How to Spoil Your Kids
While it may seem like a “nice” thing to do to “let kids be kids”, spoiling your kids does not make their life easier – or yours. And, in the long run, you are not giving them the foundation they need to succeed as an adult.
In today’s Family Minute, I talked about two of the five ways to spoil your kids. Here is the complete list:
1. You Do Everything for Them.
As your children grow up, they should become increasingly self-sufficient. Unfortunately, it doesn’t always work out that way, especially if they’re used to you doing everything for them. Little-by-little, start to reinforce your child’s self-sufficiency by limiting the things you do for them. Teach them how to do those things and increase their responsibilities around the house. If they don’t want to comply, limit the time they spend on the computer or watching TV. “He who does not work, does not eat” is a good rule to live by as a family. For example, sometimes it’s just easier to clean up your children’s messes rather than instructing them how to do it for themselves. Don’t do it! Instead, teach them how to clean up their toys, etc.; but, take it one task at time so they don’t become overwhelmed. Do let them know there will be consequences if they do not follow-through.
2. You Let Them Boss You Around and Talk Disrespectfully to You.
Spoiled kids can be master manipulators. They use words to induce guilt and to control their parents. As soon as this begins to happen, make sure you put your foot down. Being a kid does not excuse rudeness, disrespect, or careless actions either. Age does, at times, go hand-in-hand with certain actions, especially when dealing with developmental behavior, such as crawling and toddlers; however, age should never be a blanket excuse for patterns of disrespect or disobedience. You have to let your child know what role you play. As the parent, you must take charge.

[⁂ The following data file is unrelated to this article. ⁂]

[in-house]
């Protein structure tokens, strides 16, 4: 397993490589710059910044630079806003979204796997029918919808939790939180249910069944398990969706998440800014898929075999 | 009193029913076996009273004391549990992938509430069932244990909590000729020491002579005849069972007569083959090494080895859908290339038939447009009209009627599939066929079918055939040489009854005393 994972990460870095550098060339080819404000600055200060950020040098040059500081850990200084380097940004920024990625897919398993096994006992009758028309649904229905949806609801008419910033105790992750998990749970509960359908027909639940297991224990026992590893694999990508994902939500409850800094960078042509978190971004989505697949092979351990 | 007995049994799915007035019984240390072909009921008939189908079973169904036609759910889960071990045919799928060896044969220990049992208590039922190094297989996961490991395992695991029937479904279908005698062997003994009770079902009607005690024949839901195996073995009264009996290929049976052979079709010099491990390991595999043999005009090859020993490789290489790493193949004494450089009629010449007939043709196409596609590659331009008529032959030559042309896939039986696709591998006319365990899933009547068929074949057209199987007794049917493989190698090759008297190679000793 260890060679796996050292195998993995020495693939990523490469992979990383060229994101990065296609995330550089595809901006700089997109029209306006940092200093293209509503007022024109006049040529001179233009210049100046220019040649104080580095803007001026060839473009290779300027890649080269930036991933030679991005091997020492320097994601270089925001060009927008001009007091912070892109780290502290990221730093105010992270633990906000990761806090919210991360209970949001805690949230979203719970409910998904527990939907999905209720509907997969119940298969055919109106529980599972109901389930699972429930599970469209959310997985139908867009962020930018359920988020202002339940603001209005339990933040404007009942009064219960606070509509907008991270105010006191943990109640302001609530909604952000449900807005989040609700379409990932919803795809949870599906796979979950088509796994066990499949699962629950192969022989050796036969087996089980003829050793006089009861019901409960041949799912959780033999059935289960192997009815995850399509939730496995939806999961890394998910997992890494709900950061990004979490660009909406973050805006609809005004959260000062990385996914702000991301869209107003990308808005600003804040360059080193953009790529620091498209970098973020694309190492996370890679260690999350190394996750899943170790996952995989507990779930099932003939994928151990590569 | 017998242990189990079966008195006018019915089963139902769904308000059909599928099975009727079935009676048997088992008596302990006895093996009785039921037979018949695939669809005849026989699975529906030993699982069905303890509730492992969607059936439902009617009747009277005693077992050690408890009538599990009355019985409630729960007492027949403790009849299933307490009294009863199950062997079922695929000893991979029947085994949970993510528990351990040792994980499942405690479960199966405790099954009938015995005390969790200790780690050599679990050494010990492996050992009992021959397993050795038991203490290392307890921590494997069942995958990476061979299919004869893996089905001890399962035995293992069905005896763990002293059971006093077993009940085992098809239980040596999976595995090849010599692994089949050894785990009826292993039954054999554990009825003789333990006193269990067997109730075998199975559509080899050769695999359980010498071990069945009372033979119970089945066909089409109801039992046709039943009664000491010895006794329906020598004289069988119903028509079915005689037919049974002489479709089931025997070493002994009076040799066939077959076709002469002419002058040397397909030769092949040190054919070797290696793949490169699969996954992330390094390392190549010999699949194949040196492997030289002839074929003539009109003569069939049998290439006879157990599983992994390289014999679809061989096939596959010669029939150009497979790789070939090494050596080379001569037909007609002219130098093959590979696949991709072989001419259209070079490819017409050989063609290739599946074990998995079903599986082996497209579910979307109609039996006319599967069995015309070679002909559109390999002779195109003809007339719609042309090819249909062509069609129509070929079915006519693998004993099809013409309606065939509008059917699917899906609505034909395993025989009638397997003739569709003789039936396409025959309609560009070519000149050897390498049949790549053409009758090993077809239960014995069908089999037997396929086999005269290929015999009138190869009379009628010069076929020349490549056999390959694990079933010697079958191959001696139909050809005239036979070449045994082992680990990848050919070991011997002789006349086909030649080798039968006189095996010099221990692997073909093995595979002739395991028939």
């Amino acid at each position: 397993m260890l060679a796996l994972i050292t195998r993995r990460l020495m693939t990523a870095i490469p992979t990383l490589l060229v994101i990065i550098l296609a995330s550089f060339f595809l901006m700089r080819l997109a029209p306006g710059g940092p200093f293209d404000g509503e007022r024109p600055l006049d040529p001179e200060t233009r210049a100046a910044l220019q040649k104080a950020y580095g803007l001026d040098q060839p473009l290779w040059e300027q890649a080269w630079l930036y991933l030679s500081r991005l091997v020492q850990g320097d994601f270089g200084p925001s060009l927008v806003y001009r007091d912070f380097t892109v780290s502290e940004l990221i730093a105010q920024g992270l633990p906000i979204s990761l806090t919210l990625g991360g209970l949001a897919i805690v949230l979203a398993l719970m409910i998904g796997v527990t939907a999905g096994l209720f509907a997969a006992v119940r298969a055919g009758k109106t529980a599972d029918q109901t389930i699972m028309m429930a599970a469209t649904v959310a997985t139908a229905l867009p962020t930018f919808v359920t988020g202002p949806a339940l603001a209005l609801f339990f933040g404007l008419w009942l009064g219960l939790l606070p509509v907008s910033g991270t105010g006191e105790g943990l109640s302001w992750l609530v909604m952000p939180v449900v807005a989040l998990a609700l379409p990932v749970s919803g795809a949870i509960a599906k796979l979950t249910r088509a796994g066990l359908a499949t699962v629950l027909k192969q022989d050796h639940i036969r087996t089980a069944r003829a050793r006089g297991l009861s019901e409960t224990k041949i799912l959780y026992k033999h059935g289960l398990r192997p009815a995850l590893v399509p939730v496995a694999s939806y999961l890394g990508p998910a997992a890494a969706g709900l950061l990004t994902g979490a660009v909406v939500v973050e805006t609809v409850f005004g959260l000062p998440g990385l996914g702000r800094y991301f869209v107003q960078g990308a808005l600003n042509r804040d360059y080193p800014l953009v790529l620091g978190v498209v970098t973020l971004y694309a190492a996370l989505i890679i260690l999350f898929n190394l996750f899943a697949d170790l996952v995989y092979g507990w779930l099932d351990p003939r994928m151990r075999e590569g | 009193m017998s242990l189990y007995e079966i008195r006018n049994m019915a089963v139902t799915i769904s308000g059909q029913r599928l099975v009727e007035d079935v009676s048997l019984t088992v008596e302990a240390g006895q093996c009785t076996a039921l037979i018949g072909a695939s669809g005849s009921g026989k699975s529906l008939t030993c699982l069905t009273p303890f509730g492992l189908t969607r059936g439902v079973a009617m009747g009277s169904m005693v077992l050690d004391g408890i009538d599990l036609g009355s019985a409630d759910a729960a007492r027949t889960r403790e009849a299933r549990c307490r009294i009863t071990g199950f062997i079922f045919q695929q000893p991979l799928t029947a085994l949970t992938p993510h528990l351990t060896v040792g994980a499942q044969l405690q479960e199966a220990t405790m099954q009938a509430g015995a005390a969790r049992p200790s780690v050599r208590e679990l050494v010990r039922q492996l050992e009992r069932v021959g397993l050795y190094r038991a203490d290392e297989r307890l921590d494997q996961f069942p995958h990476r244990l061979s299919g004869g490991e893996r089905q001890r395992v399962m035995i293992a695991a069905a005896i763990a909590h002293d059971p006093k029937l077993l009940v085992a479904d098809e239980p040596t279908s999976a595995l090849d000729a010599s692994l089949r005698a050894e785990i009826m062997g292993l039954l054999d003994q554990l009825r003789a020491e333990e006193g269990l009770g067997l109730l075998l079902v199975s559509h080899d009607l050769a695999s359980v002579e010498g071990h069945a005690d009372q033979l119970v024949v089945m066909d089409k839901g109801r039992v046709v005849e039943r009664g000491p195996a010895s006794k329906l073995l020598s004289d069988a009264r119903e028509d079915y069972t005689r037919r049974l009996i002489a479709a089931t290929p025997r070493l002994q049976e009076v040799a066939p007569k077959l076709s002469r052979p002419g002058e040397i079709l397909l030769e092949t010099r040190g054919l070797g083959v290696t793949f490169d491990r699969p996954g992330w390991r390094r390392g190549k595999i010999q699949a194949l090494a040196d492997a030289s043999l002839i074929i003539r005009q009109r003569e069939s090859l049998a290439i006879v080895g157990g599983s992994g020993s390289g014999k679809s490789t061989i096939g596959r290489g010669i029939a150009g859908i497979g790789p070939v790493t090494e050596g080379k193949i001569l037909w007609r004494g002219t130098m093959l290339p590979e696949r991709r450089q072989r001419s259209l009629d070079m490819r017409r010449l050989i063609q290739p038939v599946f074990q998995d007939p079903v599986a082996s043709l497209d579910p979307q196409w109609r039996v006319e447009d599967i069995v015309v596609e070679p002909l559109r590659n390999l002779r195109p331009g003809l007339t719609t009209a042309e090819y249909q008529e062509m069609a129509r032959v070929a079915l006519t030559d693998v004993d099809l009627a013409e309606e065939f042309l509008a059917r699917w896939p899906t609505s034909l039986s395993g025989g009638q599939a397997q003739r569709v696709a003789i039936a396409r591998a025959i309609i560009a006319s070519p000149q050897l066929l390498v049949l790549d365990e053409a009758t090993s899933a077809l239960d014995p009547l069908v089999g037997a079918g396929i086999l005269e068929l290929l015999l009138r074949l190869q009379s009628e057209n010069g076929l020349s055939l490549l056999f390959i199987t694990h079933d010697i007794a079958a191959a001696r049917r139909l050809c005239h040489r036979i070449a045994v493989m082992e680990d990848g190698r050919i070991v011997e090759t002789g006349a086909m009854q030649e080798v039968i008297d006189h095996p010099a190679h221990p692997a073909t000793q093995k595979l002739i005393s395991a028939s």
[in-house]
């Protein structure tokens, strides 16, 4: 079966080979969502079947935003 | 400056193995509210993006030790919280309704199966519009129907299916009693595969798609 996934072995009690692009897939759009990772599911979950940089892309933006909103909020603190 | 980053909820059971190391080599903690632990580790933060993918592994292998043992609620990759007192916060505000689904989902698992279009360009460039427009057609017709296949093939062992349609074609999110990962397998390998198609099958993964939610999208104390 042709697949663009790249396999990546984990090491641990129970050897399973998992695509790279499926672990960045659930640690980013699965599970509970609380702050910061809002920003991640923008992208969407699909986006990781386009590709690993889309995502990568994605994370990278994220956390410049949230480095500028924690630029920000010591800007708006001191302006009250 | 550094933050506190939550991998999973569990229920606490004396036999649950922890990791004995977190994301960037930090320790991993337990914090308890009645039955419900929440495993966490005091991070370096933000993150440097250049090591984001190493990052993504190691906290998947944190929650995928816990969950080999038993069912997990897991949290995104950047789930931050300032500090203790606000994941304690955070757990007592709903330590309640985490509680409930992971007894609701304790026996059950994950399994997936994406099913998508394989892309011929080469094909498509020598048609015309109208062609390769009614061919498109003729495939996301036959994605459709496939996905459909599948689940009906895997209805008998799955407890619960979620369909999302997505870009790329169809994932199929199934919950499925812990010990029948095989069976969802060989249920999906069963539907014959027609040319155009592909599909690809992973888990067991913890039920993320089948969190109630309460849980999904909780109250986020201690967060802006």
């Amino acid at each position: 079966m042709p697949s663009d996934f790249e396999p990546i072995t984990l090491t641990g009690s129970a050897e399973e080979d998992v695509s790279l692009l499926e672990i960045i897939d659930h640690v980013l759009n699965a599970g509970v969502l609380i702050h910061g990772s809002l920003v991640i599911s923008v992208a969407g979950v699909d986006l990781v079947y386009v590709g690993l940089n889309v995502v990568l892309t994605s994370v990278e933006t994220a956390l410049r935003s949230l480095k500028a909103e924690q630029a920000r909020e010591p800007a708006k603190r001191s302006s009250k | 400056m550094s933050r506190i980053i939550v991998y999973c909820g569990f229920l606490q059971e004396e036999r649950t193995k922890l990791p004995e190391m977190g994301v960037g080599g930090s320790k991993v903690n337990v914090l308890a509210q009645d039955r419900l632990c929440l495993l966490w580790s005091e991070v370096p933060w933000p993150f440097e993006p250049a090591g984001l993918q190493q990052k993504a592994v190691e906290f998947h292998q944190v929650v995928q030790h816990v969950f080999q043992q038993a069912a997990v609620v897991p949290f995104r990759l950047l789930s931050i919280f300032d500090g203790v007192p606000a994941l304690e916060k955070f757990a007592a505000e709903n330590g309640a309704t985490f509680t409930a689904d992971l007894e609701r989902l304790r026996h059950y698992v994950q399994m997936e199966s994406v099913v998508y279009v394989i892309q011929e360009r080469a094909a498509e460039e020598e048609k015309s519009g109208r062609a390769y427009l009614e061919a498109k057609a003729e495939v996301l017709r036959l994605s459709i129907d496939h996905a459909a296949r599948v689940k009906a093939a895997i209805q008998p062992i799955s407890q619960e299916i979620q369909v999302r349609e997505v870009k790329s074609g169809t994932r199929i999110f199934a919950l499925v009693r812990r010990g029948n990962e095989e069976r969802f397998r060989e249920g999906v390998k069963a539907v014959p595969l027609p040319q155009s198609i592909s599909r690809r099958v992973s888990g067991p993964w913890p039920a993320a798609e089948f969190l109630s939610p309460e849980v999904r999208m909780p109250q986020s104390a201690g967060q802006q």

3. Give Them Everything They Want.
Limits are absolutely necessary for everyone. Your children may not like them, but they are in their best interest. Parents must work as a team to draw limits for their children. These limits should include what they wear, the movies they watch, the video games they play, the food they eat, the music they listen to, and even the friends they should and should not have. As your children get older, the limits can be extended in certain areas; but until then, parents must enforce the limits or else they merely become suggestions.
4. Let Them Drop out Instead of Sticking it out.
When your child asks to quit an activity or sport, make sure you know their motive. Perhaps there is a good reason for the decision, but if the child simply doesn’t “feel” like putting forth the effort, they should not be allowed to quit. Many studies show that such extracurricular activities help children learn valuable lessons or skills, and can also help them academically.
5. Don’t Follow Through on Discipline.
When you ease off agreed-upon discipline, or scrap it altogether, you are communicating to your child that your words don’t mean much. So, when you tell your child, “If you don’t stop that right now, you’ll go to your room”, follow through. If you are not consistent, your words will become meaningless – and your child will know.
Which of these five areas is most difficult for you? Please share with me below.